Extract from the logbook of the Queensland Government Steam Yacht Lucinda kept by the Chief Engineer on a voyage from Dumbarton towards Brisbane.
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QGSY Lucinda in the Brisbane River
View from Bowen Terrace of the Queensland Government Steam Yacht Lucinda in the Brisbane River.  Built in 1884, the Lucinda served as the official Queensland yacht until 1921.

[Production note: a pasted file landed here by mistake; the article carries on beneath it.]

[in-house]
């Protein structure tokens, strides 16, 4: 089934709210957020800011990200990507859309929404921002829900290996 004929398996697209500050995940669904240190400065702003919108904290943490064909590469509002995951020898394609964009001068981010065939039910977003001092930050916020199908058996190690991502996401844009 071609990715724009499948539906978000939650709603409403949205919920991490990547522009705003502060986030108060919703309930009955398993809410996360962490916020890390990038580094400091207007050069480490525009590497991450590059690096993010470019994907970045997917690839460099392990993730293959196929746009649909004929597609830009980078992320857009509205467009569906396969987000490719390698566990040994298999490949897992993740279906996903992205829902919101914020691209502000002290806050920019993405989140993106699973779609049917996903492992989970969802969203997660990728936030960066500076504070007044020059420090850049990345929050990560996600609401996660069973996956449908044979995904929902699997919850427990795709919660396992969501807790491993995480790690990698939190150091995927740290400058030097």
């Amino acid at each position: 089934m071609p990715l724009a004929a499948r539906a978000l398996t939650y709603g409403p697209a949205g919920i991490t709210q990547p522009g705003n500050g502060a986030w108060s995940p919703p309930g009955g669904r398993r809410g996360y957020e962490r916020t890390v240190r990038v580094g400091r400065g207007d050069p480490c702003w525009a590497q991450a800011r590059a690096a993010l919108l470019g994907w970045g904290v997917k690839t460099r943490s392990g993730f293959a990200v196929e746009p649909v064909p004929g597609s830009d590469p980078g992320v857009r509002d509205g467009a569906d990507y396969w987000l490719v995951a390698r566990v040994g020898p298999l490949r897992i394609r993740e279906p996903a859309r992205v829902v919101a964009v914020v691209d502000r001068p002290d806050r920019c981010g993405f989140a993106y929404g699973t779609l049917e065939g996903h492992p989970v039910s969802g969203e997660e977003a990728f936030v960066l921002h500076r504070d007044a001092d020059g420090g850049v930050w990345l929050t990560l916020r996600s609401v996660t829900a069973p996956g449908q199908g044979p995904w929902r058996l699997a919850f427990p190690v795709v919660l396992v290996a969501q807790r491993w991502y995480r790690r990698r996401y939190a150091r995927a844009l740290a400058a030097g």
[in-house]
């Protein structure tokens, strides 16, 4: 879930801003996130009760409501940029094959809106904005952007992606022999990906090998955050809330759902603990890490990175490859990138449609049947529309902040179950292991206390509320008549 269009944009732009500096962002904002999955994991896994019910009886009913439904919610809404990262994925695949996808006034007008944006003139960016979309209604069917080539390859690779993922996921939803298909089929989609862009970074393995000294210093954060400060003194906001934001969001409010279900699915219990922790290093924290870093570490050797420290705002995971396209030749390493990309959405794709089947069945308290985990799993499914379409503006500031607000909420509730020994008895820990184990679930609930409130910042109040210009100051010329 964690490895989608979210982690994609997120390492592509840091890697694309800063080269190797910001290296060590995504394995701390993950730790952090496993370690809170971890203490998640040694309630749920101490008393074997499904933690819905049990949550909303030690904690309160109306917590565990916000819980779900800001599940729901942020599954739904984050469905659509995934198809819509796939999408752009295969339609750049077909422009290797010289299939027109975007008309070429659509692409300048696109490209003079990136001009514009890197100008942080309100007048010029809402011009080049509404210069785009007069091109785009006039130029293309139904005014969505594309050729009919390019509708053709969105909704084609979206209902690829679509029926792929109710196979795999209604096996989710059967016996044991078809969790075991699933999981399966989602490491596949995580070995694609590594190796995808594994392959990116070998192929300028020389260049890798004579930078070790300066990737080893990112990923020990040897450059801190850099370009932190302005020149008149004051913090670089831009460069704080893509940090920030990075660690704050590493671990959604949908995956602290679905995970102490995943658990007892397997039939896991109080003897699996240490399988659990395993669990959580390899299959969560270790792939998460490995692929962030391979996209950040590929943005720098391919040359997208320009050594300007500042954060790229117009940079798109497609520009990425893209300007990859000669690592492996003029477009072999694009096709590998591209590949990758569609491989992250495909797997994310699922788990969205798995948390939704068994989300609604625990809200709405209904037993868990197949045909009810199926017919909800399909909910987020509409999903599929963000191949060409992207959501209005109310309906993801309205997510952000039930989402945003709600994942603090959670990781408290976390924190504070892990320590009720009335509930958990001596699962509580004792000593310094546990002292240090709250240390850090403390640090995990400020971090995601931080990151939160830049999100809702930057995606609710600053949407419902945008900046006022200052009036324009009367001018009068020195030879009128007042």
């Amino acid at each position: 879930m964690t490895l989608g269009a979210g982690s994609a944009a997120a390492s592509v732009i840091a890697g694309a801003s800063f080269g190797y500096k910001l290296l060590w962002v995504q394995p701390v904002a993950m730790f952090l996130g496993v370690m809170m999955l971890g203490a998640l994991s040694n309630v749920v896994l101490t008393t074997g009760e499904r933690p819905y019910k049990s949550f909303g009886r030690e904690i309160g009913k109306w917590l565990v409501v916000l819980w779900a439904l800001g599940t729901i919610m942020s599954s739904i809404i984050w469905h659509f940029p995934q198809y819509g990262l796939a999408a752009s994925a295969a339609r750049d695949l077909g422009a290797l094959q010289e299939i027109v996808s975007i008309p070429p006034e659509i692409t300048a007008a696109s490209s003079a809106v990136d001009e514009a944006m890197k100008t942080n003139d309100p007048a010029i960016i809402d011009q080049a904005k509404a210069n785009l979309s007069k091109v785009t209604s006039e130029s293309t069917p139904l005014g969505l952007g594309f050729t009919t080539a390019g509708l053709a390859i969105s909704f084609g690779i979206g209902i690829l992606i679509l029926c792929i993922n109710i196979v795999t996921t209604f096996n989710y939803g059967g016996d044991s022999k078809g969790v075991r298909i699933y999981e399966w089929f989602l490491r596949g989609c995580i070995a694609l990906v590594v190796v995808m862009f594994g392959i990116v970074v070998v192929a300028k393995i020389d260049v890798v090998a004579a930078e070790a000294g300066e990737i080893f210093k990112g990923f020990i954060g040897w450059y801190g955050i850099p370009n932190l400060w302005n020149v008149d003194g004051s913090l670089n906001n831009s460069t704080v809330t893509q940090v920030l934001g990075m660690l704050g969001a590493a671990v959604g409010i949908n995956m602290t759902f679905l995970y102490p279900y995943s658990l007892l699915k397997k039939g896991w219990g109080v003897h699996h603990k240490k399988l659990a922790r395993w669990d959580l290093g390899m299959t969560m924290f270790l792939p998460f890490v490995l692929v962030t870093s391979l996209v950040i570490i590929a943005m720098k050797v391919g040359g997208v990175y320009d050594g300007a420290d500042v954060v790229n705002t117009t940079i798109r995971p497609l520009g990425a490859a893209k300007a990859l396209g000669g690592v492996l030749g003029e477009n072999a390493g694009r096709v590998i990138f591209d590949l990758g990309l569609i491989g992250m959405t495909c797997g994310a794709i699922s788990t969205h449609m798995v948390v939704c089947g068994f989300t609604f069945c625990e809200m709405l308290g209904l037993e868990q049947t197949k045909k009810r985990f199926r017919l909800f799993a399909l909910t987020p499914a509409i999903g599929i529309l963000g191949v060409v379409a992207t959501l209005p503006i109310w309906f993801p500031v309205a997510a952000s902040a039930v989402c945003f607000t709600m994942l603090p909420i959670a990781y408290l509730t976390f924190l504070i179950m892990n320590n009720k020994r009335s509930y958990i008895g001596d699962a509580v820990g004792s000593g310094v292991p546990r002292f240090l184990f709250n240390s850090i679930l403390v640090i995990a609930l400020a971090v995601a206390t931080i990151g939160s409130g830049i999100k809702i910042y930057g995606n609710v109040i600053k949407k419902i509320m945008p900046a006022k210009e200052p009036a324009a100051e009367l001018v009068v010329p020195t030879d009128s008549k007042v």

Commissioned in 1884 to replace the ageing government steamer Kate, the QGSY Lucinda arrived in Brisbane during May 1885 to a rousing reception. Named in honour of Jeannie Lucinda Field, second wife of Governor Sir Anthony Musgrave, the steamer was used for ministerial visits along the coast, Cabinet meetings on the Brisbane River and Moreton Bay, picnic outings for various associations and excursions for school children. The Lucinda was also flagship of the Royal Queensland Yacht Squadron. A high point came in 1891 when the vessel conveyed Premier Sir Samuel Walker Griffith to Sydney, where he attended the National Australian Convention to discuss federation of the Australian colonies. Griffith was elected Vice-President of the Convention and Chairman of the Constitutional Committee, charged with the task of drawing up a draft Constitution. Griffith and his colleagues completed their work during a cruise to the Hawkesbury River on board the Lucinda. The government vessel was involved in a far less happy incident in 1896, when the ferry Pearl ran onto her anchor chain in the Brisbane River and capsized with the loss of 57 lives: it remains as Australia’s worst river tragedy. The Lucinda was withdrawn from government service in 1921 and sold two years later for use as a coal barge. In 1937 the vessel joined a number of other hulks forming a breakwater on the artificial Bishop Island near the mouth of the Brisbane River.


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